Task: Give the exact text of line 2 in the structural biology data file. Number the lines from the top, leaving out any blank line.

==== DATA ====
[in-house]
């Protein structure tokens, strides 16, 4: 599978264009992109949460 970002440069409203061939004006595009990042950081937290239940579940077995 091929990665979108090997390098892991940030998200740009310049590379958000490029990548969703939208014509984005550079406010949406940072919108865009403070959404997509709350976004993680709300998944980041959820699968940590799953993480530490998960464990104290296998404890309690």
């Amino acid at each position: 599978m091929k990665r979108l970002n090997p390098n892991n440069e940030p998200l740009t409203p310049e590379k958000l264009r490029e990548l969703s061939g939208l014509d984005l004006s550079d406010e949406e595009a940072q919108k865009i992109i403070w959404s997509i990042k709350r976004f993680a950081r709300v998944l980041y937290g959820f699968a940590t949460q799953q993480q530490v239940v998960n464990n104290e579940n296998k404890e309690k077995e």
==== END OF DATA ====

């Protein structure tokens, strides 16, 4: 599978264009992109949460 970002440069409203061939004006595009990042950081937290239940579940077995 091929990665979108090997390098892991940030998200740009310049590379958000490029990548969703939208014509984005550079406010949406940072919108865009403070959404997509709350976004993680709300998944980041959820699968940590799953993480530490998960464990104290296998404890309690």